The effect of opening or closing the aperture has two side-effects. The most obvious is the amount of light that reaches the film/sensor. For example, one of my lenses can close down 7 stops: f/1.4 is ~128 times brighter than f/16.

Secondly, depth of field is directly affected by the aperture such that a higher f-number results in a larger DoF. Effectively, the smaller the aperture is set, the more that will be in focus. The converse is thus true that a shallow DoF is the result of a larger aperture (lower f-number).

DoF is affected by various other factors that I’ll merely mention. For instance, wide angle lenses typically have greater DoF than standard. Also, the closer you’re focused towards infinity, the larger the DoF. I’ll revisit these ideas again later in an article about understanding and using hyperfocal distance.

Anyway, time for examples:
Ooh... Pretty.
Minolta XD-11, 50mm MD Rokkor-X f1.4, on Fuji Superia 400.

A shallow DoF can be used to isolate the subject from the background for whatever reason — distracting, ugly, etc. In this case, with a large aperture and close focal distance, the trees/yard/road are blurred into oblivion to create a dream-like state.

Yashica Electro 35 GSN, Fuji Superia 200

Controlling DoF can be incredibly useful in portraiture. Here, background blur is present, but not overwhelming. Had the background been sharper, it could become distracting; more blurry, then less interesting.

Minolta XD-11, 28mm MC W.Rokkor-X f2.5, on Kodak Tmax 100.

This is one of my favorites, and it’s a good demonstration that background blur (shallow DoF) is absolutely not necessary for a great photo. There is no “right way” to use DoF — it, like everything else in photography, is merely a tool. No more, no less.

(Not all cameras have access to aperture controls. Some point and shoot digital cameras allow it, but camera/lens design often limits the flexibility of such cameras. Consult camera documentation to see about access to either a manual or aperture priority mode).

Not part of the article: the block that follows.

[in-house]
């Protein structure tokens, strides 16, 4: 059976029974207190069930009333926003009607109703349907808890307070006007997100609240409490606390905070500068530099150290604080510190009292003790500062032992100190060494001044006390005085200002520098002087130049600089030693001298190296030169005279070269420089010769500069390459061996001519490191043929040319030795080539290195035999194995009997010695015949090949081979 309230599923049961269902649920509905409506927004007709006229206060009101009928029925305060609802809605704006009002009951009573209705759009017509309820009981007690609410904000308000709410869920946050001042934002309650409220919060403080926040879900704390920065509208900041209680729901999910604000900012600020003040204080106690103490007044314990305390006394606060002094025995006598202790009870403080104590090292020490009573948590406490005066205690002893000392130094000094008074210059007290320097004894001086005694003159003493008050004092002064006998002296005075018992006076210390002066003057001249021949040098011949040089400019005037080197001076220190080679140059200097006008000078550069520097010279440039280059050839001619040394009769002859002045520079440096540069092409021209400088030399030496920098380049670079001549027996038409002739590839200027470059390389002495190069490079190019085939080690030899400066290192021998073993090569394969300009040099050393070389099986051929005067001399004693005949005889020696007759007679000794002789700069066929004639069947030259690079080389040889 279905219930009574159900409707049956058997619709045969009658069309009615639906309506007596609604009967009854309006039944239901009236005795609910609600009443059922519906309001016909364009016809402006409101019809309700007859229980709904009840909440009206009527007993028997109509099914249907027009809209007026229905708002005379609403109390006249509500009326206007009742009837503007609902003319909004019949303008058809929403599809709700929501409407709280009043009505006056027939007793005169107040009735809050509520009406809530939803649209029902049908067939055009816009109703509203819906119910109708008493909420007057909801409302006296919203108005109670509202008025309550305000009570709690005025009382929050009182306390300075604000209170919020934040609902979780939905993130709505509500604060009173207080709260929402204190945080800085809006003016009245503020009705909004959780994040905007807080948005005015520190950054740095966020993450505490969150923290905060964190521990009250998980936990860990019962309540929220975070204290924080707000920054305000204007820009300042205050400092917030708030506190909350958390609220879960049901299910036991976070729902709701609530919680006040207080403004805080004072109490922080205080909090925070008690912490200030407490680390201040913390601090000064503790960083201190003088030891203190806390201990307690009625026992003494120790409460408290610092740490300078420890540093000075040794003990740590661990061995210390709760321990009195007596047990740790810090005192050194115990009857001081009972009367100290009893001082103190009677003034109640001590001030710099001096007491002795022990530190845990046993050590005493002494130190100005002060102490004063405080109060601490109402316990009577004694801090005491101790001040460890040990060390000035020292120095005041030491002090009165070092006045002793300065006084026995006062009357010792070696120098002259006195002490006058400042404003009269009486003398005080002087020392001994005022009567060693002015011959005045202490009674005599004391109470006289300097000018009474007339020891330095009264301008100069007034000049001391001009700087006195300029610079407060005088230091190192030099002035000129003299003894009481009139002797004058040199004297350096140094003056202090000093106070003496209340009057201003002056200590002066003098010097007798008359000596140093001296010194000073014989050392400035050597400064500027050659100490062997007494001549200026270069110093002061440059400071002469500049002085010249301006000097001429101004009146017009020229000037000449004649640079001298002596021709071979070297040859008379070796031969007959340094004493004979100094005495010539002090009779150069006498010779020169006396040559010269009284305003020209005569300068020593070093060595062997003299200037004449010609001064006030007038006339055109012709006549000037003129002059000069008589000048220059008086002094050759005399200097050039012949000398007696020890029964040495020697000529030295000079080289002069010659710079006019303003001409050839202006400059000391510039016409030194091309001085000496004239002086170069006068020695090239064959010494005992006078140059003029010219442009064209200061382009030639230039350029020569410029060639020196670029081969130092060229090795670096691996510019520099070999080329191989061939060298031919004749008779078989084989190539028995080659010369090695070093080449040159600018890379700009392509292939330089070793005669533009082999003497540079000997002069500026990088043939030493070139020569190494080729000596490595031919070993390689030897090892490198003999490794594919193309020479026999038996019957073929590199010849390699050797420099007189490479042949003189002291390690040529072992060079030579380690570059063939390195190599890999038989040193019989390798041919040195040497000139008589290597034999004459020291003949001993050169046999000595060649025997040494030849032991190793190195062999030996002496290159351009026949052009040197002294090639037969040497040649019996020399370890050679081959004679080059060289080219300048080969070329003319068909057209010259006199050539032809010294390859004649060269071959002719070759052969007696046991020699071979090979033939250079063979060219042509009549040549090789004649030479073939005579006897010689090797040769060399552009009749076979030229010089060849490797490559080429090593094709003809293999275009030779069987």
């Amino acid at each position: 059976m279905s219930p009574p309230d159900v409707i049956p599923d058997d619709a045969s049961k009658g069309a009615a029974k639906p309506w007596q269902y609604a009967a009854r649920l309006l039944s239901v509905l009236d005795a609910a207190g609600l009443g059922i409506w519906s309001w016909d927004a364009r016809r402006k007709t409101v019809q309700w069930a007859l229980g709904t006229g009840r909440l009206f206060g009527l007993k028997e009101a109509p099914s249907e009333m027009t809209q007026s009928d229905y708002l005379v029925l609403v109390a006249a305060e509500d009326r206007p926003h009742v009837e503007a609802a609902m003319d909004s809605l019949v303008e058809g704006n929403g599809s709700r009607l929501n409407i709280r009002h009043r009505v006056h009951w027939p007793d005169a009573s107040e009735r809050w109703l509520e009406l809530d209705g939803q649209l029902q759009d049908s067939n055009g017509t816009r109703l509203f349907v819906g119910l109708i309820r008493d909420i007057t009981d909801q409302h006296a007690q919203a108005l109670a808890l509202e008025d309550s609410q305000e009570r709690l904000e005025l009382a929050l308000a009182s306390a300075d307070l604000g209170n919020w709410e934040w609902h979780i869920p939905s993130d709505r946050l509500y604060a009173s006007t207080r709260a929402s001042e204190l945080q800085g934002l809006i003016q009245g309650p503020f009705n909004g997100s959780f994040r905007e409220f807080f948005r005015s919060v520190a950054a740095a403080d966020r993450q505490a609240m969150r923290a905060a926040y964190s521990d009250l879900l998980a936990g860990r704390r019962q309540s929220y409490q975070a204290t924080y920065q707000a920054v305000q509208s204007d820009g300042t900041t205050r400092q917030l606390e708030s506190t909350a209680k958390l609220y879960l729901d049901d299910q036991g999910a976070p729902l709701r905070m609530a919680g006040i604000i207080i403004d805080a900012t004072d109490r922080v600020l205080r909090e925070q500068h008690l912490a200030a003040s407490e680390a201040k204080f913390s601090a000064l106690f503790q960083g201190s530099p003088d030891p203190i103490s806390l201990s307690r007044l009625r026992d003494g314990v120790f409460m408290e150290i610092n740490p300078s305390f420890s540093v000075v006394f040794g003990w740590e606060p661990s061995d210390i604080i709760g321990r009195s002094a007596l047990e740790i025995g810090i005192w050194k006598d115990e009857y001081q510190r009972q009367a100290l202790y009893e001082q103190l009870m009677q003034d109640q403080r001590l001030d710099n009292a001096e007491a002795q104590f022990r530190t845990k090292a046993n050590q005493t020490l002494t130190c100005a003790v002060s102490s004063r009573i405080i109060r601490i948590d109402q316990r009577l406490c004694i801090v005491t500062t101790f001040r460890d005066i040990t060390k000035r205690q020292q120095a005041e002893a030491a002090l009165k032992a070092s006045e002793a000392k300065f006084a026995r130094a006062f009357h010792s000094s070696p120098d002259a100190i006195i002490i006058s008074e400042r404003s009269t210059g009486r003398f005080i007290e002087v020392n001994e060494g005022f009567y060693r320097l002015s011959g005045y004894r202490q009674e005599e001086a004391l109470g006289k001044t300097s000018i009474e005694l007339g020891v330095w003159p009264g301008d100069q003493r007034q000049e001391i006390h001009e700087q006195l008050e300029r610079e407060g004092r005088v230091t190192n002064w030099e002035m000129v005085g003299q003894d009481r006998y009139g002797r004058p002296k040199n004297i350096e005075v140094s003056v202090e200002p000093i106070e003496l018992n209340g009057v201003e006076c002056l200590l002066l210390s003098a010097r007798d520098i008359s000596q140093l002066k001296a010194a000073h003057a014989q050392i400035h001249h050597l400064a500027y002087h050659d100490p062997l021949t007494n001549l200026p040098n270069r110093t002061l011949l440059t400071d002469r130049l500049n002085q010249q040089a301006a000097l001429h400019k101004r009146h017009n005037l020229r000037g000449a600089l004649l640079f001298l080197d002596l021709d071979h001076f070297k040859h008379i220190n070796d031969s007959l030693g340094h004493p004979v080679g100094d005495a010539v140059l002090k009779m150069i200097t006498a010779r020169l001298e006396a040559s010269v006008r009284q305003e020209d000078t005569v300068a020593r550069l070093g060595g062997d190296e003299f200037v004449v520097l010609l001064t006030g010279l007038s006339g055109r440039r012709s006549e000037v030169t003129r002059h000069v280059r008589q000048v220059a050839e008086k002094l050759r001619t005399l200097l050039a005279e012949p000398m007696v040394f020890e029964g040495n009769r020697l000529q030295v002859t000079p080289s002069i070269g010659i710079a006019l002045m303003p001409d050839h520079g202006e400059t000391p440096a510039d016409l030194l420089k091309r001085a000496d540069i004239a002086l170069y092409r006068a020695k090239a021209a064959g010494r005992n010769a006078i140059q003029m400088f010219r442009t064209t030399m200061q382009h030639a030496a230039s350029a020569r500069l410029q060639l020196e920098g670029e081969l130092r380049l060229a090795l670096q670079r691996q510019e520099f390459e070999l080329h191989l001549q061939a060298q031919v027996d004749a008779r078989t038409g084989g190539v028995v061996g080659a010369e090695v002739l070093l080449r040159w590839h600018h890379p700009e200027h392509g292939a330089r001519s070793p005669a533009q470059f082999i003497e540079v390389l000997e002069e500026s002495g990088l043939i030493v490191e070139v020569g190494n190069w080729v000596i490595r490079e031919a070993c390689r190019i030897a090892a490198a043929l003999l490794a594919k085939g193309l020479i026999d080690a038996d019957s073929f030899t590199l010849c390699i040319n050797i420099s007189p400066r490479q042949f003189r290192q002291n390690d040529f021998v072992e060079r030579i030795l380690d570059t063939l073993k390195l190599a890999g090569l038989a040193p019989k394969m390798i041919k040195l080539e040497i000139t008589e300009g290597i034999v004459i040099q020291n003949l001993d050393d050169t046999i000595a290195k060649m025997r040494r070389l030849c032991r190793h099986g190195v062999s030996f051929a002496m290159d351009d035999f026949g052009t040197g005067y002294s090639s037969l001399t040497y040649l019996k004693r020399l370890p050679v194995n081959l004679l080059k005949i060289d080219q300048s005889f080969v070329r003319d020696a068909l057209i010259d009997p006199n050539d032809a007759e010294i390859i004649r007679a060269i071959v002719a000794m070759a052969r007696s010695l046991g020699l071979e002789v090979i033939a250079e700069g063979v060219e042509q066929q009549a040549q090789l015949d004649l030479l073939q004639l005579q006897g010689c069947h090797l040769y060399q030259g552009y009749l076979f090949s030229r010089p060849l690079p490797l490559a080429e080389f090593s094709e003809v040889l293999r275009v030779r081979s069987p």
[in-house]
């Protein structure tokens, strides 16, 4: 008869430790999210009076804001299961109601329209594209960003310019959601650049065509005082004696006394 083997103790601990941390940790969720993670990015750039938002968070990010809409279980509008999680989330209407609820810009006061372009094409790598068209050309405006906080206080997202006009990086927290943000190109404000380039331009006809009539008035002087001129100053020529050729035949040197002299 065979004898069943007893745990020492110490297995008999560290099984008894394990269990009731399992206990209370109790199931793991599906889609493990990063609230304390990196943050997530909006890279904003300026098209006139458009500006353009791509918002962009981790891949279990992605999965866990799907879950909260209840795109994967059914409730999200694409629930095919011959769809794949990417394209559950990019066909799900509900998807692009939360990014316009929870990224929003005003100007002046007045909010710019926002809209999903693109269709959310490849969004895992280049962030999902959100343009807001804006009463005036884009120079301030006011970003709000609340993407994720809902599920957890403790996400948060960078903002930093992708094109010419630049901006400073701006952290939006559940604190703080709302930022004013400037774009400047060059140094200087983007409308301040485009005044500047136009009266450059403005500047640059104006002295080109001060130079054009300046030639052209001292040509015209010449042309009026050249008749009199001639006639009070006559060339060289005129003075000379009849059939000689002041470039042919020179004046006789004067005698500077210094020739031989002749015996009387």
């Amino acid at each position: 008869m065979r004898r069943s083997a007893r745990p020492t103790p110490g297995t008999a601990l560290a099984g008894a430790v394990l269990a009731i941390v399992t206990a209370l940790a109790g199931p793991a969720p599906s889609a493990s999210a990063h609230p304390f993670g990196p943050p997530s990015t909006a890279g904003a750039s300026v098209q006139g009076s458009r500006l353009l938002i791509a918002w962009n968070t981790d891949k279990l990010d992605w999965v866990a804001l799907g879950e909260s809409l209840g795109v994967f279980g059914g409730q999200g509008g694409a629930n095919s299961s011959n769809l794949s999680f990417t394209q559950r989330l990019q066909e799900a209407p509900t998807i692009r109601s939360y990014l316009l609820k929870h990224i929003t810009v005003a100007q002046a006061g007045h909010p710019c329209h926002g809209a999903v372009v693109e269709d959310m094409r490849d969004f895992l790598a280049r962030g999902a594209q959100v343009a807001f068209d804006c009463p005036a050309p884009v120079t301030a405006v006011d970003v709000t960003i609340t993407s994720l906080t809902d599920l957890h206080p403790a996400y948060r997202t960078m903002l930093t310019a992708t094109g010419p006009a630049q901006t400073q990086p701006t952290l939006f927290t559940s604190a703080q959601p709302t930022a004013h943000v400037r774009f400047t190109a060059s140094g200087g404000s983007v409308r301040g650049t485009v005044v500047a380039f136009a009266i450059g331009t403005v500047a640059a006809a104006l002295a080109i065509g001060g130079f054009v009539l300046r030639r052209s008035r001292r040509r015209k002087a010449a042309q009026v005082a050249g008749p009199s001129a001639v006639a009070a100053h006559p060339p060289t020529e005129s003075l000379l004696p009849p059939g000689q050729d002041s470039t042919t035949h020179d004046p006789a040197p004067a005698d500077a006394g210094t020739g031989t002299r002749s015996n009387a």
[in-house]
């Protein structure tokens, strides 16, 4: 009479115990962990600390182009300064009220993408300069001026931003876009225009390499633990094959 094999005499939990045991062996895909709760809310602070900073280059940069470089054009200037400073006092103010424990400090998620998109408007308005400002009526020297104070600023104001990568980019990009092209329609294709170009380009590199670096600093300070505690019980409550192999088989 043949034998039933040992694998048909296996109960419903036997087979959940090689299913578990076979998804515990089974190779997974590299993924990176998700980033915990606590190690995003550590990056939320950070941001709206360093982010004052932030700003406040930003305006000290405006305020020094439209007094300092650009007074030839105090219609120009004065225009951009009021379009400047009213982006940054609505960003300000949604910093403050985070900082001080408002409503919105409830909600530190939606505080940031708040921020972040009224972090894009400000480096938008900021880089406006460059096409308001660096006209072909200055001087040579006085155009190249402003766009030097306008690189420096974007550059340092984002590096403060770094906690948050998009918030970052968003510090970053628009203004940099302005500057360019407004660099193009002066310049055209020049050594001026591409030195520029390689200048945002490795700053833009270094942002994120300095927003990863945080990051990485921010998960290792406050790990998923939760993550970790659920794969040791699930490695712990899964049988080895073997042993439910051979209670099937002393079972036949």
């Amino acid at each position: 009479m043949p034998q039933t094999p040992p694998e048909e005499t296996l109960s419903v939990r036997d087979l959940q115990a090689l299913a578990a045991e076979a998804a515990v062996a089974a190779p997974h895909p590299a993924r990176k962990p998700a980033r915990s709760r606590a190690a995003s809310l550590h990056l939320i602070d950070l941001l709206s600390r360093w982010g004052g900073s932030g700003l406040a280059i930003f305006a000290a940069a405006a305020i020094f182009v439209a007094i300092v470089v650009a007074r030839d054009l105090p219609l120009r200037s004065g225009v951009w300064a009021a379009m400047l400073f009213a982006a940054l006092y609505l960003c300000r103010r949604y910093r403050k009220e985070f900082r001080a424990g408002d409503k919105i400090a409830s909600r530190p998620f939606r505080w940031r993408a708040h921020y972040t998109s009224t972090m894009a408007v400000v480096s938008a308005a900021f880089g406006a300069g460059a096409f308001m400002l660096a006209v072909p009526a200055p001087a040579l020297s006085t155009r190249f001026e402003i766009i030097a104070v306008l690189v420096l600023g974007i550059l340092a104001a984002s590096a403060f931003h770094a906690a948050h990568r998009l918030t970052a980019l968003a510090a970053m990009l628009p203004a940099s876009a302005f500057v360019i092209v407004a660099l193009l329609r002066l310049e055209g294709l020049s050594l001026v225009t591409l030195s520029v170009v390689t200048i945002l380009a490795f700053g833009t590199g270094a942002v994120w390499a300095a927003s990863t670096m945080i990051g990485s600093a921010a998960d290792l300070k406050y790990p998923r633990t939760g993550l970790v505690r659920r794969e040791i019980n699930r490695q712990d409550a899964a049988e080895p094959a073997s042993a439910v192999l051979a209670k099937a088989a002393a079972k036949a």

Rule of Thirds

Posted in Tutorials with tags , , on September 11, 2008 by thtroyer

Alright.  I figured I’d start out simple.  The “Rule of Thirds” is a universally known rule throughout photography and other visual arts.  It is one of the most basic methods available to compose a shot, and it’s simplicity and effectiveness make it is an excellent place to start.

One of the common pitfalls I see among new photographer (and I was no exception) is a centered subject.  This is one of the few things you want to avoid.  It’s not that all photos with centered subjects are bad, but usually, they could be better.  Centered subjects usually create an awkward or unbalanced feel.  This is where the rule of thirds comes into play.

The concept is that there are stronger places to put the subject (or subjects) than in the middle.  In this case, 4 lines, and specifically, 4 intersections.  It gives you a way to break down the composition and place defining items at these stronger points.  These lines are at 1/3 intervals into the photos, as such.

The lines are common points to place things such as the horizon, buildings, or any other definitive horizontal/vertical lines.  The intersections are excellent places to put the subject, parts of the subject, or otherwise interesting things.  Using this method, it’s perfectly fine to not use all lines/intersections.

Taken with Kodak disposable

Finally, like any rule, this one is meant to be broken — it certainly isn’t the only way to compose a photo, but it’s good to understand what is aesthetically pleasing and why, and the rule of thirds is a great introduction into composition and a guideline that you’ll use for a long time.